By Juno DeMelo
Photography by Aaron Leitz
Designer Kelly Hohla was taking a tour of an early-20th-century home in Seattle’s Capitol Hill neighborhood when a passerby walked onto the property.
“They thought it was a park!” she says. It makes sense: “The house sits on six city lots, and it’s surrounded by what feels like a huge English garden,” says Hohla.
The San Francisco–based principal of Kelly Hohla Interiors would come to spend more than two years remodeling the home, which hadn’t changed much in the 30 years the previous owners lived there.
“The primary bathroom had pink tile and a weird pedestal sink. It was like my old bathroom in San Francisco except the space was 10 times as big. I’d never seen such a large room done in that style before,” she says.
Many elements of the home needed to be preserved: the entry stair rail, the faux painting in the entry, and the fireplaces, for example.
“And then we had to marry that with the new, which is almost harder than doing a complete gut remodel,” says Hohla. “The new owners are definitely funky, cool, contemporary people. They like pattern and color, but at the same time they had this historic home, so we did a lot of weighing of what stays and goes.”
She says the closed-off kitchen was a particularly difficult space to reimagine. Originally intended as a service kitchen, it had a wall of old freezer drawers the previous owners had used as cabinetry. Hohla—along with a team of architects from Seattle-based Studio AM Architecture & Interiors and general contractor Rob Hoxie—opened up the space by connecting it to the grand dining room and entry.
“People like to cook, and they like to share that experience. They want to be hanging out in the kitchen,” she says. “We wanted to lift the kitchen up from where it had been, and tile was a huge part of that. We knew that the kitchen needed a bold backsplash, because it’s a really long space with a really long kitchen island. We wanted to break that up and distract the eye. “
The homeowners fell in love with the hexagonal Ann Sacks Liaison by Kelly Wearstler Doheny mosaic tile—with gold grout—in the showroom. “We rendered a couple of things that were a little calmer, and the homeowners were like, don’t forgot the gold grout!” says Hohla. “It was super subtle, but it stuck with them.”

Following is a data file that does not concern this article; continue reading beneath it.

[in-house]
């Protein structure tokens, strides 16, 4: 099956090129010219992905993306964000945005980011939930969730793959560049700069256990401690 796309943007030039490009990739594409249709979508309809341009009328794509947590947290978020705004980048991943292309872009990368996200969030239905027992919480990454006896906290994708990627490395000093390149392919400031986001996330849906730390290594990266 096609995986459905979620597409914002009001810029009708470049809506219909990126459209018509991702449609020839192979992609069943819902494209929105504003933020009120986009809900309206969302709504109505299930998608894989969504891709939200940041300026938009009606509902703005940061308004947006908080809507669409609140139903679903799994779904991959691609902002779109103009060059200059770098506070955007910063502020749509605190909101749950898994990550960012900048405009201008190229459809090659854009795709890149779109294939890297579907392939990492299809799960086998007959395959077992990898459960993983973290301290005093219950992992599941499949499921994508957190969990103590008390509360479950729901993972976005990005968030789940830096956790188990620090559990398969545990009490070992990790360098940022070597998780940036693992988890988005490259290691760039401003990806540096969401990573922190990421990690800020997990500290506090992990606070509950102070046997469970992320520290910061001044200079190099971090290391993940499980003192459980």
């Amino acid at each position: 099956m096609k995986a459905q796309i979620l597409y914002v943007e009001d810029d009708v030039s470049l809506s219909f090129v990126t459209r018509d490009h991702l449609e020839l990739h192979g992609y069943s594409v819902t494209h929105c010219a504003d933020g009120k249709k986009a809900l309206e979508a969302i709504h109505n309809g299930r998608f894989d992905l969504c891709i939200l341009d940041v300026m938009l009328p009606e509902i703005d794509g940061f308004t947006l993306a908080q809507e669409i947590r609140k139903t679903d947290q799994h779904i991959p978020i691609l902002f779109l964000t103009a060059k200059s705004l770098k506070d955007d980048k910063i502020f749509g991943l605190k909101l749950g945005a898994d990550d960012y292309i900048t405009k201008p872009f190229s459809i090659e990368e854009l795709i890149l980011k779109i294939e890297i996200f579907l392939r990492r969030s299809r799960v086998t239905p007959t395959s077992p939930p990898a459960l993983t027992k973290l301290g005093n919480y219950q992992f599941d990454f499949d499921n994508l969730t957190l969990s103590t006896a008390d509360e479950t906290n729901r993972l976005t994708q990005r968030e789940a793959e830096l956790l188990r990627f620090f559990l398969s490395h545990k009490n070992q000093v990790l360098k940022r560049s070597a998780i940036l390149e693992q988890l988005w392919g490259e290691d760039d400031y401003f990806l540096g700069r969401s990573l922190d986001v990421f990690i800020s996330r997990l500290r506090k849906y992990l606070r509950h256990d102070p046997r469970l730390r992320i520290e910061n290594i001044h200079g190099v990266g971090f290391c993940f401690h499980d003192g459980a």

The color combo ended up marrying the colors of the whole downstairs. “The tile was the starting place for the kitchen, but we ended up using blacks and whites and golds and brasses throughout, so it started the color conversation for the rest of the house too,” she says.
Hohla also used hexagonal Ann Sacks tile in two guest bathrooms. In one, she opted for the Paccha by Popham Design concrete field tile in a custom hunter green color for the floor. “It’s not a bright, shocking green, and it’s paired with a simpler grey tile that’s kind of quiet,” says Hohla. “It’s beautiful, and I love it. Concrete tiles are an easy way to make something feel fun and custom without breaking the bank.”
In the other, she went with the Ann Sacks Mixare porcelain field tile. “It’s a guest bath upstairs that’s not used that often, so it was a real ‘why-not?’ moment. The homeowners like geometrics, brass, and black and white, so we thought, what fun thing can we find for this bathroom?” says Hohla. “Guest bathrooms are spaces to have fun with.”
Hohla says the homeowners were onboard with bold choices from the beginning. “They wanted color and interest and detail. They didn’t want to be very traditional, but they wanted to respect that it was a very traditional house.”
At the same time, they also wanted a home that could stand up to their two young children. “Everything in the home is very nice quality, but nothing is precious,” says Hohla. “We had a lot of conversations about finishes and aging.”
For example, Hohla chose unlacquered brass fixtures for the primary bathroom that develop a patina over time.
“Some people are so particular about this fingerprint or that drop of water, but this is an old house, and it’s nice to pay homage and age things appropriately,” she says. “I think his favorite word is ‘wabi-sabi.’ He doesn’t mind that the brass is aged or something’s dented—that’s how you can tell it has a story.”
Another example: the sun porch off of each of the kid’s bedrooms. “A lot of people would have blown them open to make the bedrooms bigger, but we kept them so you feel like it’s an early 1900’s house,” she says. “Yes, we put a rug over the old terracotta and green tile floors, but there are hints of those floors underneath.”
And what became of that pink-tiled bathroom? Now it’s covered from floor to ceiling in Ann Sacks Benton Clara mosaic tile.
“So many people want plain white tile, but I like a place for your eye to rest,” says Hohla. “This tile gives you something to do when you’re in the bath or shower. It’s endless fun. In fact, I loved it so much, I used it in my bathroom too.”
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